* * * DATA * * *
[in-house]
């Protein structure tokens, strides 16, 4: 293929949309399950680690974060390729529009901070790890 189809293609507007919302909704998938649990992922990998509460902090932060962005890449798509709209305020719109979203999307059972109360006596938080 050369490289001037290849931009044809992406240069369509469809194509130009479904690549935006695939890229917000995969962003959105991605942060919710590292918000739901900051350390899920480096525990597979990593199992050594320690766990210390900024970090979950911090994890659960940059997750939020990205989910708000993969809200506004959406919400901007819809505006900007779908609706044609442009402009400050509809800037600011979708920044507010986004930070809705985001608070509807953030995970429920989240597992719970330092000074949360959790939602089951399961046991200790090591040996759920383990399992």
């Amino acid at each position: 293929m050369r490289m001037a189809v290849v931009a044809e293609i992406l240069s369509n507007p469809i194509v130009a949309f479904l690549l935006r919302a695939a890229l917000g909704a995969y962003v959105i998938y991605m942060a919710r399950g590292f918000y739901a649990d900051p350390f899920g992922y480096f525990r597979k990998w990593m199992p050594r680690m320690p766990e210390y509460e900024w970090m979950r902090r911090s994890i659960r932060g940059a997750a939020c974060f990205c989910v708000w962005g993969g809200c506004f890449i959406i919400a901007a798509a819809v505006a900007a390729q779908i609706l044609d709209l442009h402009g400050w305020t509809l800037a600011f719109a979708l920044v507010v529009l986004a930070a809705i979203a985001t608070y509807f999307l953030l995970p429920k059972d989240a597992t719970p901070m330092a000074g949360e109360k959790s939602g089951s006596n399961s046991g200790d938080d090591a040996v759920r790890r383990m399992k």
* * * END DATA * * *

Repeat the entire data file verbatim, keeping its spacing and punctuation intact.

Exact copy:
[in-house]
């Protein structure tokens, strides 16, 4: 293929949309399950680690974060390729529009901070790890 189809293609507007919302909704998938649990992922990998509460902090932060962005890449798509709209305020719109979203999307059972109360006596938080 050369490289001037290849931009044809992406240069369509469809194509130009479904690549935006695939890229917000995969962003959105991605942060919710590292918000739901900051350390899920480096525990597979990593199992050594320690766990210390900024970090979950911090994890659960940059997750939020990205989910708000993969809200506004959406919400901007819809505006900007779908609706044609442009402009400050509809800037600011979708920044507010986004930070809705985001608070509807953030995970429920989240597992719970330092000074949360959790939602089951399961046991200790090591040996759920383990399992």
């Amino acid at each position: 293929m050369r490289m001037a189809v290849v931009a044809e293609i992406l240069s369509n507007p469809i194509v130009a949309f479904l690549l935006r919302a695939a890229l917000g909704a995969y962003v959105i998938y991605m942060a919710r399950g590292f918000y739901a649990d900051p350390f899920g992922y480096f525990r597979k990998w990593m199992p050594r680690m320690p766990e210390y509460e900024w970090m979950r902090r911090s994890i659960r932060g940059a997750a939020c974060f990205c989910v708000w962005g993969g809200c506004f890449i959406i919400a901007a798509a819809v505006a900007a390729q779908i609706l044609d709209l442009h402009g400050w305020t509809l800037a600011f719109a979708l920044v507010v529009l986004a930070a809705i979203a985001t608070y509807f999307l953030l995970p429920k059972d989240a597992t719970p901070m330092a000074g949360e109360k959790s939602g089951s006596n399961s046991g200790d938080d090591a040996v759920r790890r383990m399992k």